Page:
The purpose of this paper is to investigate the relationship between pre-training competencies of apprentices and their productivity at the workplace.
For the analysis, the authors use firm-level data on apprentices’ oral and writing competencies and competencies in basic mathematics, information technology and problem solving. The authors regress the apprentices’ productivity on these school competencies and include a number of firm and apprentice-specific control variables. By reducing the authors’ data set to firms that only have one apprentice the authors transform the firm-level data into quasi individual-level data.
The main findings are that not all competencies are equally related to productivity. Problem-solving competencies followed by oral and writing competencies show the strongest relation to the productive potential of apprentices. IT competencies are also positively but weakly related to the apprentices’ productivity. In contrast, higher levels of basic mathematical competencies leave productivity levels largely unchanged. Differentiating between occupational groups, the authors find that the positive relation between the competencies and productivity predominantly exists in commercial occupations rather than in industrial and technical occupations.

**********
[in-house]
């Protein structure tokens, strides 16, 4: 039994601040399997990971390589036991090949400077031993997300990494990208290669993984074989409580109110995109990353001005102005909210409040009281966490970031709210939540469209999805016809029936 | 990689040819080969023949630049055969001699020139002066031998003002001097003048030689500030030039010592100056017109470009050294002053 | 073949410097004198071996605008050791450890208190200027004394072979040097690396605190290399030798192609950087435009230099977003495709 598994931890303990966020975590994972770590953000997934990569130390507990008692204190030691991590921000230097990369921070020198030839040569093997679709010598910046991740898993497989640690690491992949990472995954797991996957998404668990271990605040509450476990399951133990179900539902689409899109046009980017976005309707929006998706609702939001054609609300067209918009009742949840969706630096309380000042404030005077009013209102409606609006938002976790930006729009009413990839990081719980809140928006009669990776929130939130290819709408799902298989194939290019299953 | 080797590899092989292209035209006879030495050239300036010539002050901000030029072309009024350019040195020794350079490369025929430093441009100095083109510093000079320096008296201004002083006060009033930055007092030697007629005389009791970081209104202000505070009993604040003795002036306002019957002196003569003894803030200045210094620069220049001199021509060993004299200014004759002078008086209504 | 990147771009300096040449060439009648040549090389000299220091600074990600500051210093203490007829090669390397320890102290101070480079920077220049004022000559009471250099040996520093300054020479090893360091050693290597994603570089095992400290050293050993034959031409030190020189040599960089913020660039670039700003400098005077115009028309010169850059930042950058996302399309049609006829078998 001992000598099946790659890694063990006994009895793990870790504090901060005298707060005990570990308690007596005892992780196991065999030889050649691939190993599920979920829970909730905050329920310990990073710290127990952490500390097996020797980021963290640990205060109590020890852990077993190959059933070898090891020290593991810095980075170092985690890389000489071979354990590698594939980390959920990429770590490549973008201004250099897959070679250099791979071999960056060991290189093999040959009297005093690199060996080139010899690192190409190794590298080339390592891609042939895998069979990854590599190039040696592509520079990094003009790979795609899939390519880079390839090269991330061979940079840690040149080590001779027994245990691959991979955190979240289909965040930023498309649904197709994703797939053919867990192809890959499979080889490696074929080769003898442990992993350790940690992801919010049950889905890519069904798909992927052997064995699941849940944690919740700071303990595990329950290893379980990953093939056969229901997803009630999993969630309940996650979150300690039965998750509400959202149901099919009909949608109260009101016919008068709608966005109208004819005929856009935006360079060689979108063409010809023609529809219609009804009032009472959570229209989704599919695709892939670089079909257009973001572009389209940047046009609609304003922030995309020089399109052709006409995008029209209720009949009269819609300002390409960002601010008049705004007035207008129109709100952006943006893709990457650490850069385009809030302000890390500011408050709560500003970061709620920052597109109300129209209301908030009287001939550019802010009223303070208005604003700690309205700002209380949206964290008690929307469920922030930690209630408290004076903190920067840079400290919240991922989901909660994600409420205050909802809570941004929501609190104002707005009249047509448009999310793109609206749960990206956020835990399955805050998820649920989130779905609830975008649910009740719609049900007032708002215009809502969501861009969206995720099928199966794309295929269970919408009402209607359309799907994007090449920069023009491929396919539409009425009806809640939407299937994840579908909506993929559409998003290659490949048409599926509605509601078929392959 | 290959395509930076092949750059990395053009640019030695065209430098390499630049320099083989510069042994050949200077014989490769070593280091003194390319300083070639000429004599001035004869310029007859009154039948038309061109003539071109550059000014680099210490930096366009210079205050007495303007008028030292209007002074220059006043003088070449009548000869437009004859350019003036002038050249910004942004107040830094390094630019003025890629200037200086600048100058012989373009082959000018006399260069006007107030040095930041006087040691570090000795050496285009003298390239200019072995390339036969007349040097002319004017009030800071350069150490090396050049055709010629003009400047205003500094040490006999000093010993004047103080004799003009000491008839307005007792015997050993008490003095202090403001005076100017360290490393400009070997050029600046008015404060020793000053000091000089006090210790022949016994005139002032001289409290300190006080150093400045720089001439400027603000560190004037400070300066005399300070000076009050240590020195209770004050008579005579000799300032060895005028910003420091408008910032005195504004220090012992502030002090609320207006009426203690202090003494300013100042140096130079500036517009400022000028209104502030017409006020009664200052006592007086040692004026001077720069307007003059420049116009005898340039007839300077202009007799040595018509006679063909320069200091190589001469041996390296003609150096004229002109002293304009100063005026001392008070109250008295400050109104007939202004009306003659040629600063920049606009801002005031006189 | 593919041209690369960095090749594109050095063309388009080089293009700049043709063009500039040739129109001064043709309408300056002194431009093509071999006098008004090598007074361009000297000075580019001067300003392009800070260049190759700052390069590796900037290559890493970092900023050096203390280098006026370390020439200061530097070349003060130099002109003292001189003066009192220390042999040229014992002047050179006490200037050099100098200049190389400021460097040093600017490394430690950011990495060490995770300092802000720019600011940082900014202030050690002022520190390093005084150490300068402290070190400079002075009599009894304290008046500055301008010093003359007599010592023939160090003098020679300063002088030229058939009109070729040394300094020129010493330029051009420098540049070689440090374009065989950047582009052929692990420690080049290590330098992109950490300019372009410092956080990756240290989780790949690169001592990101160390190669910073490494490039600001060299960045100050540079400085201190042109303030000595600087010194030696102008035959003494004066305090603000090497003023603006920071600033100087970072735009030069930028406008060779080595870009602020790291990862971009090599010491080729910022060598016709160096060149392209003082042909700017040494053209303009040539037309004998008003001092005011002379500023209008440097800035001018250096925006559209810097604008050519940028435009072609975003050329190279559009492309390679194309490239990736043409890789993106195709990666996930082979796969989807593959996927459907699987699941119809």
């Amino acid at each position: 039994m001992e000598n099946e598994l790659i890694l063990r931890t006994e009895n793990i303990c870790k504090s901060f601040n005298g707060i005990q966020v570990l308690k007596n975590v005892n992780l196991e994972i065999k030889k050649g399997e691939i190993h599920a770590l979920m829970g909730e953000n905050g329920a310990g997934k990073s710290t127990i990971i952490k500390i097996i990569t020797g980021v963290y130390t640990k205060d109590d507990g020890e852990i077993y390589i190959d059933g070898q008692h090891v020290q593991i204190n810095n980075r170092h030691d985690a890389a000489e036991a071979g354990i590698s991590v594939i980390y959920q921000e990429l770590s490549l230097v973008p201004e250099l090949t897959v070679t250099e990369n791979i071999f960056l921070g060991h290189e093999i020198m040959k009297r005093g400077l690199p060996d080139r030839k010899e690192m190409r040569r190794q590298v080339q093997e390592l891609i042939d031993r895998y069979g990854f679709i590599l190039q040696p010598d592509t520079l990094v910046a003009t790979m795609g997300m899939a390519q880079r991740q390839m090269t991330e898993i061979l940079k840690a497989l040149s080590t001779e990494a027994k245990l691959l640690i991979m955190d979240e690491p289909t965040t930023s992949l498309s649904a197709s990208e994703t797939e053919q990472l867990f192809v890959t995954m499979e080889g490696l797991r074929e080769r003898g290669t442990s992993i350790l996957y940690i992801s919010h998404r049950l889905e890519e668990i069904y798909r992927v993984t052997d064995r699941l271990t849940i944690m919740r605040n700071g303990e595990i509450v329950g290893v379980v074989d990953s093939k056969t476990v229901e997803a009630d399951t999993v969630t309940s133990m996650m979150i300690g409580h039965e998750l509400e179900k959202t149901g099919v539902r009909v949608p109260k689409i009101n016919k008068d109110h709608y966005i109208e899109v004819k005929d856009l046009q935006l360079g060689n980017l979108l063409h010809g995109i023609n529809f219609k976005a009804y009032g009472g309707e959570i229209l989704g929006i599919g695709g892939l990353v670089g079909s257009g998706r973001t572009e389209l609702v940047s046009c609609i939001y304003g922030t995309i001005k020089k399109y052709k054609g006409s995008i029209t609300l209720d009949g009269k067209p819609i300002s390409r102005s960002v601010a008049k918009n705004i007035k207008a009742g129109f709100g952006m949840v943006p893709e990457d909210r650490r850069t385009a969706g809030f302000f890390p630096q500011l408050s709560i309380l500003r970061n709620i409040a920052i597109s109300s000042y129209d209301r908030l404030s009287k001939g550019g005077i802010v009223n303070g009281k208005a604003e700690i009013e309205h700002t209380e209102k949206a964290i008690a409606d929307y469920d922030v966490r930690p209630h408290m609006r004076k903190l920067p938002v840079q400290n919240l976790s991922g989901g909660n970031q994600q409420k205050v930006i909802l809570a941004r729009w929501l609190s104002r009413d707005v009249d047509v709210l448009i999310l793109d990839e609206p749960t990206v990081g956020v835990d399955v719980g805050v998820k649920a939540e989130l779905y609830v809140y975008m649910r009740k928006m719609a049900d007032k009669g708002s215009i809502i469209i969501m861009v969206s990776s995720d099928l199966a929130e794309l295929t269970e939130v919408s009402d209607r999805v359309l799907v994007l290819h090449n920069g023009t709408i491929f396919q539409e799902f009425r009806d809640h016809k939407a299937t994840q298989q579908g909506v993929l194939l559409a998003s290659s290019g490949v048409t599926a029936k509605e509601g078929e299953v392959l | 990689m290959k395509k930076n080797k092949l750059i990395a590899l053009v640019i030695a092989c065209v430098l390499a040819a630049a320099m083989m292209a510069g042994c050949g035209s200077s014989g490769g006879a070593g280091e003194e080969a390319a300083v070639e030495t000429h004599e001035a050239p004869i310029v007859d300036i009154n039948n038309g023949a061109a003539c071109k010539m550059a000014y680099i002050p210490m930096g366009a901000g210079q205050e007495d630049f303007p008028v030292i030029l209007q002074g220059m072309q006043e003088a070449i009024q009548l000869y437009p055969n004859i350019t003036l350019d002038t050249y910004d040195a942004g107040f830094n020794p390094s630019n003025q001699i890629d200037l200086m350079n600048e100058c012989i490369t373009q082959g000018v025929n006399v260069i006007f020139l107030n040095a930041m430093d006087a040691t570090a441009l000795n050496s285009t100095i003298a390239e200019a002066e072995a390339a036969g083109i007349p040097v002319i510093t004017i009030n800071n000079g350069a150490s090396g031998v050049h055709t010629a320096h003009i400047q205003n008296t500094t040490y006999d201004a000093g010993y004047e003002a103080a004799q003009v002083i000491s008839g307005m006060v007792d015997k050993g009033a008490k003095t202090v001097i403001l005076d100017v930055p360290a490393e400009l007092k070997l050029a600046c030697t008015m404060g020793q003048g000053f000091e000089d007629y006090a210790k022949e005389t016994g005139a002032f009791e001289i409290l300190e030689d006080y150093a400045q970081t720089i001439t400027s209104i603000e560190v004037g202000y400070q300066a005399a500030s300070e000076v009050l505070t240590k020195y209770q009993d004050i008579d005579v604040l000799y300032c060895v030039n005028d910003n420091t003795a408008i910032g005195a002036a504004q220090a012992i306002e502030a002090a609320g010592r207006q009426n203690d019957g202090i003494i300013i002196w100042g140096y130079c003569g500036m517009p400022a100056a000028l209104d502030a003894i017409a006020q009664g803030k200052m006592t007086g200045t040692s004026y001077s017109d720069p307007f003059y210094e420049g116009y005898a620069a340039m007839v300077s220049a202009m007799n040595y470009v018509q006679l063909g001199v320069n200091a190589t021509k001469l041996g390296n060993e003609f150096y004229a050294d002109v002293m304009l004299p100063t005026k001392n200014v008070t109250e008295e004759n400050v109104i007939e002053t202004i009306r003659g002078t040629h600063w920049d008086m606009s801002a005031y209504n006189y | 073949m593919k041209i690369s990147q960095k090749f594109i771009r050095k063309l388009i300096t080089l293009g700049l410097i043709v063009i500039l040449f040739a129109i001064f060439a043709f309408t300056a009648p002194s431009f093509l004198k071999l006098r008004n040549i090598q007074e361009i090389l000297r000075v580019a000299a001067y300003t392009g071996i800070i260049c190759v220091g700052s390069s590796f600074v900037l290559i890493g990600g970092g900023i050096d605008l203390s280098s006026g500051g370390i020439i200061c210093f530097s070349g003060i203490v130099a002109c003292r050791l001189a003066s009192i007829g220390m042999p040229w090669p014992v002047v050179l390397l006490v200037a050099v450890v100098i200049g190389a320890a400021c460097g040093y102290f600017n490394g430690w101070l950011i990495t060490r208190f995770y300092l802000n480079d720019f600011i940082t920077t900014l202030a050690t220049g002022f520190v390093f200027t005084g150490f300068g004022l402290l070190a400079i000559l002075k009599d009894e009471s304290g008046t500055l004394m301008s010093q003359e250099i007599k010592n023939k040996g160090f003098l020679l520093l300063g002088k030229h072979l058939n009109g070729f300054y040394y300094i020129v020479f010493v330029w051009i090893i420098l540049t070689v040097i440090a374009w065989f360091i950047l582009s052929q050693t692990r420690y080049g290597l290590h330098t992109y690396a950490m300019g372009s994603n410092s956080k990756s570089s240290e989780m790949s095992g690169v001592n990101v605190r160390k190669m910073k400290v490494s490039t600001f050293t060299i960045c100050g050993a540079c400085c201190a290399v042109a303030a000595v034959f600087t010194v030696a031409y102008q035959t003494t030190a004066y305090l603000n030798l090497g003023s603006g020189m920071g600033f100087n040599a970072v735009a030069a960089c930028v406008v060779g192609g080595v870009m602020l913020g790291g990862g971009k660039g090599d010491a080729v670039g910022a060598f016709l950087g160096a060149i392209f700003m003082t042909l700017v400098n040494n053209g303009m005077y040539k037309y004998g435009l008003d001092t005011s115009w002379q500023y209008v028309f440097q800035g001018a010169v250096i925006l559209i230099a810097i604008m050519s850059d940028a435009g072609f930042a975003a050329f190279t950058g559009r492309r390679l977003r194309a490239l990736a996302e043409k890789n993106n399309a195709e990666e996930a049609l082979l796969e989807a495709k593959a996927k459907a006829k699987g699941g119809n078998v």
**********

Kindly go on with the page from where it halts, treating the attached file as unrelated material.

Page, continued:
The results show that better school competencies are associated with a higher productivity of apprentices, which in turn lowers the firms’ training costs. From a policy perspective, this finding is important because it implies that, by improving the apprentices’ competencies, the firms’ willingness to participate in the apprenticeship system can be increased. Moreover, the results are important for training firms because they show on which competencies firms should focus in their recruitment decision.
The paper studies for the first time the relation between pre-training competencies and productivity of apprentices at the working place. A practical implication from the authors’ analysis is that it could be useful to implement tools measuring the problem solving and oral and writing competencies of apprenticeship applicants in the process of recruitment.
The authors thank Andries de Grip and Ben Kriechel as well as two anonymous referees for comments and valuable suggestions.
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